Thursday, 29 November 2018

Writer's block?

My loyal reader contacted me noting the reduction in entries here this year, wondering whether this reflected the family changes. In actual fact I think it relates more to simply being out of the habit and possibly a slight move away from social media prompted by the way it has become very much a platform for political views of all shades and volumes.

As my visitors and the occasional customer will know, the gallery often has the feel of the village pump where friends and artists gather. There are moments where the suggestion that there should be an inscription over the door "licensed to sell art .... and listen" feel very pertinent. Rather like a visit to the hairdressers, the environment here seems to encourage conversation with unburdening of worries and uncertainties. I don't do hair, but I do offer coffee and I do listen.

Recently a number of artists have confessed to uncertainty as to what their work is about and to it's future direction. Rather like the paucity of my scribblings here, it is a form of writer's block common to all who aspire to being thoughtful or creative. My take on it is that if we didn't have these moments of uncertainty and questioning we wouldn't be much good at what we do - be it writing, painting or anything that prompts thought.

As I have noted before, the work we show varies considerably, but a common theme is that all the makers believe and hope that the best is yet to come and most have a degree of insecurity. As for social media, most of us apparently feel that if we don't engage with it you will be forgotten. In reality, I don't think this is true. Many artists achieve extraordinary numbers of 'likes' to their work on Instagram and Facebook, but that this is not reflected in sales, which of course exacerbates any underlying insecurities and uncertainties.

Perhaps then, as long as these feelings are kept in proportion, social media can be a force for stimulating creativity and development, whilst the more negative aspects can always be assuaged by looking and enjoying - maybe even purchasing - art. And to leave my loyal reader happy here's something that should soothe the most savage breast.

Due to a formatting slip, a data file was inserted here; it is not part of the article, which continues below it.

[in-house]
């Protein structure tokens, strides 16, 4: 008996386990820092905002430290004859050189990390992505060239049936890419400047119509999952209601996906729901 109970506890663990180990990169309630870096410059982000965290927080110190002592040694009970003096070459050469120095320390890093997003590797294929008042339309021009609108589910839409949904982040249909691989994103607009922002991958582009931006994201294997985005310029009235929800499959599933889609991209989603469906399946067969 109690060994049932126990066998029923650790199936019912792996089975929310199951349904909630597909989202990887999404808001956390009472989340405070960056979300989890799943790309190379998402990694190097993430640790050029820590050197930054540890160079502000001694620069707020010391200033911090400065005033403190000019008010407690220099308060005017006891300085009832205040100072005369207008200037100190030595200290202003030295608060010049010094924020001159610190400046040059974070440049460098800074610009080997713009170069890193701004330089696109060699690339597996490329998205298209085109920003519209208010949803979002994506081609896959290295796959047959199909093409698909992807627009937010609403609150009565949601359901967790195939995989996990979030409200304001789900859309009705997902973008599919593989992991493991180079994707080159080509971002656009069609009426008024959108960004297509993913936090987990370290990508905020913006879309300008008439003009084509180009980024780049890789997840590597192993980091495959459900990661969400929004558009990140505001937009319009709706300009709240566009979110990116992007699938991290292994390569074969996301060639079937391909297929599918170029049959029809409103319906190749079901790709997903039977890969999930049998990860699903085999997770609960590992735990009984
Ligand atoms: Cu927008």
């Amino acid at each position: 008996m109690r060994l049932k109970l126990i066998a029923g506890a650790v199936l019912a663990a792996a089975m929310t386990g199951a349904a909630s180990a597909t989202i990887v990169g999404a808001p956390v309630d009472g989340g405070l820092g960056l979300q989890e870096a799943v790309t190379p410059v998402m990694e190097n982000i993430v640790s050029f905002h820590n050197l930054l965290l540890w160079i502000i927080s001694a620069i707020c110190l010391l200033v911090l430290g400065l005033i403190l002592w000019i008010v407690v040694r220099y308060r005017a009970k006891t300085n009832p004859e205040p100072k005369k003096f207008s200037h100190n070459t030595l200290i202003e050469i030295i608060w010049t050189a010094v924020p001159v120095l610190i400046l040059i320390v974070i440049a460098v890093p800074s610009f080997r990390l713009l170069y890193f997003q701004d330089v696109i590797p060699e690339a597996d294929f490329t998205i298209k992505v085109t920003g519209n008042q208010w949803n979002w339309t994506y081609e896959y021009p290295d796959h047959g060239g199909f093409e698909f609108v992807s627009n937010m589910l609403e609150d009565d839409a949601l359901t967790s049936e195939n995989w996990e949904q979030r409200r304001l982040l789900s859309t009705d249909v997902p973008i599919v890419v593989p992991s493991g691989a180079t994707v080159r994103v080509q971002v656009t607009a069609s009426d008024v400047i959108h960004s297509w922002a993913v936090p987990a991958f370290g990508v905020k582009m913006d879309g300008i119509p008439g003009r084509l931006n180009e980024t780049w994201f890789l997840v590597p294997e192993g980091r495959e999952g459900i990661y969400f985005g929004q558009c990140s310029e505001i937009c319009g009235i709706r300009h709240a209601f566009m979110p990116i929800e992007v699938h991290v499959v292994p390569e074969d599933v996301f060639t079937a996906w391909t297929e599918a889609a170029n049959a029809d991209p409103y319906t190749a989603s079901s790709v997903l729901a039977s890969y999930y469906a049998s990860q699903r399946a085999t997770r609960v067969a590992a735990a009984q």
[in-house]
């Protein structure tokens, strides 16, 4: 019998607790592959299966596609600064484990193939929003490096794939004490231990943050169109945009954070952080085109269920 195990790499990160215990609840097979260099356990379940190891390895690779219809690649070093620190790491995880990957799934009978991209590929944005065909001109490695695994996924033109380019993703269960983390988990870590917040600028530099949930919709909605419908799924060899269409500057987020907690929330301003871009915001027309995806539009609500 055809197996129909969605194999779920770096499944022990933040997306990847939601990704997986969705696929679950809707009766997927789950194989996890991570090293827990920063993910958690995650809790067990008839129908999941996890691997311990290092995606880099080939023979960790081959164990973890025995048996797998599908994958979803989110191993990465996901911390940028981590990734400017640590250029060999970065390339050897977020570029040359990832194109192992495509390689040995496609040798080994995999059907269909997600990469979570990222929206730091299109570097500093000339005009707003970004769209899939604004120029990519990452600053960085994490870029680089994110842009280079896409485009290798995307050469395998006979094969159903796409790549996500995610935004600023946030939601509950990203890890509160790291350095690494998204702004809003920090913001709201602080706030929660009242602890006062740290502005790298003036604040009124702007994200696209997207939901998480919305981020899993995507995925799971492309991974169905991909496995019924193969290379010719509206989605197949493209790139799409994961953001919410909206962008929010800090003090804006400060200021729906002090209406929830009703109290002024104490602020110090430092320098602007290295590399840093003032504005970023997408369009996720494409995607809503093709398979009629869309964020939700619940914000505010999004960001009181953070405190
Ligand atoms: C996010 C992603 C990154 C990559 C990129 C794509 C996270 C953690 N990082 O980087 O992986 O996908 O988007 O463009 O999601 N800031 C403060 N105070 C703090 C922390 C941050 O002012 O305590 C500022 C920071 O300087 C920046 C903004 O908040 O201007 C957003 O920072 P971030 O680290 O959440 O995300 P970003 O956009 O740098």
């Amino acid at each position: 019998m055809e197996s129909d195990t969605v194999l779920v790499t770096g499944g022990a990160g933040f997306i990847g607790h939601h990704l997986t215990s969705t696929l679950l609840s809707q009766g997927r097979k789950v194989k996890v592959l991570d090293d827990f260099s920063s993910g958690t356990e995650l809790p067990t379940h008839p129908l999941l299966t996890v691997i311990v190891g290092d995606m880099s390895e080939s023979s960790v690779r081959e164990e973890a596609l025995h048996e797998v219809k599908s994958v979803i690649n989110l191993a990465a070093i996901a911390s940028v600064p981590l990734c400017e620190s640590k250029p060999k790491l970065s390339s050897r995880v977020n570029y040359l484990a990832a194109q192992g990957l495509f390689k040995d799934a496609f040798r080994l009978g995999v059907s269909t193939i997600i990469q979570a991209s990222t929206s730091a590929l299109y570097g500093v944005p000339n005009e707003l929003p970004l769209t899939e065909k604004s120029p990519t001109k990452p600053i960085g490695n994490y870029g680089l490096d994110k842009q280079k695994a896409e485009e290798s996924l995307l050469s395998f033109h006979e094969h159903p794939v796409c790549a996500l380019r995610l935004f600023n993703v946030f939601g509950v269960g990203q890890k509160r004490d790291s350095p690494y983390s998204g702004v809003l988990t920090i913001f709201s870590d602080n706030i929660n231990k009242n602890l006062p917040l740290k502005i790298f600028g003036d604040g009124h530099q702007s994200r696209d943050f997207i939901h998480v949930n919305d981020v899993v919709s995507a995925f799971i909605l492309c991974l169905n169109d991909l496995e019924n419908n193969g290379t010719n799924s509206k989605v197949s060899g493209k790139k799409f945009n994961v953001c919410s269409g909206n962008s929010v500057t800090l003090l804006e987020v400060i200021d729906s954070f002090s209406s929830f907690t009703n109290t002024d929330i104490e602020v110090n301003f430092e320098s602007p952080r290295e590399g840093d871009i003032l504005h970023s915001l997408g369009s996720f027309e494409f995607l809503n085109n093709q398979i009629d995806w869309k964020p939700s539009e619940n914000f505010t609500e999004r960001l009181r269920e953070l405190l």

Tuesday, 20 November 2018

A week is a long time

Change is all around us and the pace seems to be accelerating. Everything is uncertain. Talking politics? No, nature. For even this seems to be slightly more chaotic just now.

Just a week ago my early morning walks were serenely calm with sunrise and mists floating over the landscape.

There haven't been any notable extremes in either temperature or wind and yet in the last week most of the autumn colour has disappeared, seemingly overnight. Just a week ago the beech trees were in their full glory and looked set to continue for a while.

This morning, at about the same time and the same place, it's all gone – well nearly. The trees are largely bare and the colour has disappeared.

I'm not suggesting anything unexpected has happened; it is after all late November which by most peoples reckoning is the end of Autumn. It's just that the change seems sudden, or maybe faster than some years. We missed out on Spring this year, going straight from the chill of the beast from the east to high Summer, or so it seemed, so maybe this is the continuation of that, with Winter having blown in from the North Sea. Or maybe not.

On the basis of last week's chaos in the world of politics and today's position, we simply don't know. It might be warm and sunny by the weekend or it might be snowing – in both the political and natural worlds. We can be fairly sure though that the leaves won't be back on the trees, at least not until after next March.